Work in Progress: Langston Hughes

July 22, 2020

By Nancy Kuhl

Work in Progress: Case Study #2

Langston Hughes: “Harlem”

The poet Langston Hughes had a dynamic writing process that included making many interconnected drafts.

What follows is a representative sample selected from drafts in the Langston Hughes Papers; the poem “Harlem” was written as part of a longer piece, “Montage of a Dream Deferred” and additional works from that piece appear among these draft pages.

This selection is NOT meant to be read as a complete record of Hughes’s process writing this poem; the pages here provide windows on this work as it developed across a great many drafts written and revised over time.

All extant drafts associated with Montage of Dream Deferred appear in Boxes 316 and 316a, folders 5155-5172 of the Langston Hughes Papers - JWJ MSS 26.


READ the published text: “Harlem” as it appears in The Collected Works of Langston Hughes, 2002

COMPARE drafts of the text:

DRAFT GROUP 1: The title “Harlem” first appears on a typescript draft of a poem, “New York.”

The final lines of the handwritten text continue on the back on the page: “…to Harlem; Brook- / lyn; Bronx; San Juan; Hell. / (over) Montage of a dream deferred”– these words have been struck by the poet. At the bottom of this page, the poet writes: “A dream within a dream – / our dream deferred.”

The text continues on small pieces of note paper printed with the word, “Memorandum.” Here we begin to see the development of the very famous lines that make up the second stanza of the published poem.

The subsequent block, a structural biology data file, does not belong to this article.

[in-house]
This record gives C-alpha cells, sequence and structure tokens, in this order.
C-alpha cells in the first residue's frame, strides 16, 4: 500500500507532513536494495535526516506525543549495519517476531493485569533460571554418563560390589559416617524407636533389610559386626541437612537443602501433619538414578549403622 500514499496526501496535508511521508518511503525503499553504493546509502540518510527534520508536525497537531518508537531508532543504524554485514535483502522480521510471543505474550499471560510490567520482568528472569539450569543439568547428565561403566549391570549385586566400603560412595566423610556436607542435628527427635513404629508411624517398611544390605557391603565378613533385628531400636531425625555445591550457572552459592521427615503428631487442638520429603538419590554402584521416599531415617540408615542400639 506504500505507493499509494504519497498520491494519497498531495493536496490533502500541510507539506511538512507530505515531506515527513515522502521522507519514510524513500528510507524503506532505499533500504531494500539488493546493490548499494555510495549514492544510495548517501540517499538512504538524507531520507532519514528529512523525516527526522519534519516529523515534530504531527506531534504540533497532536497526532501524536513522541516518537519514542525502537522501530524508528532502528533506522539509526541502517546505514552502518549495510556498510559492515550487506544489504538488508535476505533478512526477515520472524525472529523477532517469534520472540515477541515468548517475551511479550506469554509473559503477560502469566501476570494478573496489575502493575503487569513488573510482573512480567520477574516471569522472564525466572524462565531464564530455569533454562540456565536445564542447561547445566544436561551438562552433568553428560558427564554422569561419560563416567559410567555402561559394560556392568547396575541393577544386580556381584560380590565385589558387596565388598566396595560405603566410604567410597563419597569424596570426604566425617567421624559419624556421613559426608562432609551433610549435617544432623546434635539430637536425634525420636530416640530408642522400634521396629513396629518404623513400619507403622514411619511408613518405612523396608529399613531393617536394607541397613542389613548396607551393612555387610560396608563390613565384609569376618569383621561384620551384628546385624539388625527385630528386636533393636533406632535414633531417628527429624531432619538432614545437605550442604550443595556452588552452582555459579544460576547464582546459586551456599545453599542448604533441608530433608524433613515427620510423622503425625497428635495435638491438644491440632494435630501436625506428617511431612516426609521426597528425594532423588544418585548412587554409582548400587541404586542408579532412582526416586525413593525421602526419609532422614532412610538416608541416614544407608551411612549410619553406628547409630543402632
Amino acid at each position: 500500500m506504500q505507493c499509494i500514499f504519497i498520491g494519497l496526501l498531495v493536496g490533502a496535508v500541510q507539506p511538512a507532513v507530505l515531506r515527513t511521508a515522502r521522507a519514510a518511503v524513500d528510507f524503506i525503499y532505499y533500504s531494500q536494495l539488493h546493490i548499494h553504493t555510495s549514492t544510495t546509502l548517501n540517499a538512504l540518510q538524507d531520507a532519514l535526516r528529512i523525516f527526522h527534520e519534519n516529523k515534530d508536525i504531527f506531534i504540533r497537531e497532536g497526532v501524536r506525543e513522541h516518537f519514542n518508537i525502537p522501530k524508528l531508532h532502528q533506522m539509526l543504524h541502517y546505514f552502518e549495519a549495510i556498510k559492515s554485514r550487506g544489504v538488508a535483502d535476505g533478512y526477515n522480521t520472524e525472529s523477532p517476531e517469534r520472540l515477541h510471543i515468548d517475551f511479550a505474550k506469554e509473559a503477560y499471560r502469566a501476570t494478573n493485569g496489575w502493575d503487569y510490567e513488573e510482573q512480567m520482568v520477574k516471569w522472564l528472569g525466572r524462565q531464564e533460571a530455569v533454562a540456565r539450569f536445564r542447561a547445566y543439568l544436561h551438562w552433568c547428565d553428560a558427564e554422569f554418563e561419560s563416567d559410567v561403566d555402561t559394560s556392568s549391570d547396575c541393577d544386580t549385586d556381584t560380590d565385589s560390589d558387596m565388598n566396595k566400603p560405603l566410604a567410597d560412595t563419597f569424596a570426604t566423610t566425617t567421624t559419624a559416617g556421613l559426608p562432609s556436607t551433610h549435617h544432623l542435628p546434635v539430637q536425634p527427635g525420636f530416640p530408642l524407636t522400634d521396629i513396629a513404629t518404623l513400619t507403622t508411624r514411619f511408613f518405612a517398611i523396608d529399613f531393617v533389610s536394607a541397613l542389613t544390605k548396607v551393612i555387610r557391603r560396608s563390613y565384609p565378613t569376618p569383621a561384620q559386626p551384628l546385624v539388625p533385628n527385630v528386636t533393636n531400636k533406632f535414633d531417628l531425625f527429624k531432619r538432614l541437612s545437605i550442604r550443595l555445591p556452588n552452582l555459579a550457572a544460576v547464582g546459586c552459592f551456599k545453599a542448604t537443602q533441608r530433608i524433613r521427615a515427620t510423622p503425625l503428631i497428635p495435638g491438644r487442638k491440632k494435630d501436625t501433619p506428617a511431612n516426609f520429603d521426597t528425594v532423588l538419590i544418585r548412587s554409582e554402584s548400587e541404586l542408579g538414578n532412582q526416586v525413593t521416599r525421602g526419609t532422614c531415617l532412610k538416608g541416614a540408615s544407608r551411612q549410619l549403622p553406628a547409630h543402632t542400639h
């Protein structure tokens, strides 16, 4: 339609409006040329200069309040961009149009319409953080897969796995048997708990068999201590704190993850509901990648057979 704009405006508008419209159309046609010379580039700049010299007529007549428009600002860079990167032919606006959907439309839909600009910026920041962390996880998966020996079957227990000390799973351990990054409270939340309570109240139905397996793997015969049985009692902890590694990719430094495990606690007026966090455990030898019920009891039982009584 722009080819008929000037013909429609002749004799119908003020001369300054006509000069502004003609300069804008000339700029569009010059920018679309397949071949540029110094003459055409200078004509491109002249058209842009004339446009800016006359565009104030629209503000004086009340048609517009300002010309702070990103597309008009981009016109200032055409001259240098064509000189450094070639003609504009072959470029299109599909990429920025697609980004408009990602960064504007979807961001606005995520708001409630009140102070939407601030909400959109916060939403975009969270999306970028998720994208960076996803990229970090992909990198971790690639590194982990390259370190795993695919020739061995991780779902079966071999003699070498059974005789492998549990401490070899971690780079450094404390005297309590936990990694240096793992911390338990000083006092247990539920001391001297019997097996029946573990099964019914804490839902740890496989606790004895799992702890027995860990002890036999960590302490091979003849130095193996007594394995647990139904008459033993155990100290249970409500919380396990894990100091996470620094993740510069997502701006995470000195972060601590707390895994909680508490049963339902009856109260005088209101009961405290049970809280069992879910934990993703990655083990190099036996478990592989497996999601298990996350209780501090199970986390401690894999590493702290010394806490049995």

Hughes uses a series of improvised and idiosyncratic symbols to help organize his work – including stars, letters, and numbers. When he writes “end?” on a draft, he may be referring to its possible arrangement in the larger suite of poems that make up Montage of A Dream Deferred.

DRAFT GROUP 2: An annotated typescript draft. Though we know this is not, strictly speaking, the first draft, note Hughes’s writing at the top of the page: “1st” and “Clip / Keep together.” These notes may have been added some time after the draft was written and may refer to ongoing rewriting and rearrangement of pages and sections. The date, then, may refer to when the draft was written or when the poet rearranged and clipped a group of pages.

Here Hughes further develops his vocabulary of symbols, adding the mark we call a hashtag (or pound sign) to indicate the addition of space on the page.

The “dream deferred” passage starts on the bottom third of the page. Hughes extends the motif across the next two pages.

DRAFT GROUP 3: This draft group (including two pages from a longer typescript) begins with the first typescript draft of the poem; compare with the handwritten and typescript drafts above. What has been added or removed? How do these changes help reveal the development of the text across various drafts?

DRAFT GROUP 4: Three annotated typescript pages making up two drafts combining text from all previous handwritten and typed pages (including the typescript poem “New York” in draft group 1).

The poet has written “2nd draft / Recopy” in the top left corner of the page. The “dream deferred” passage appears on the bottom of the 1st page; in the second draft it begins at the bottom of the first page and continues on the second.

DRAFT GROUP 5: Two later typescript pages incorporating many previous changes and edits.

DRAFT GROUP 6: A partial typescript carbon page including a dramatically edited and nearer-to-final draft of “Harlem.”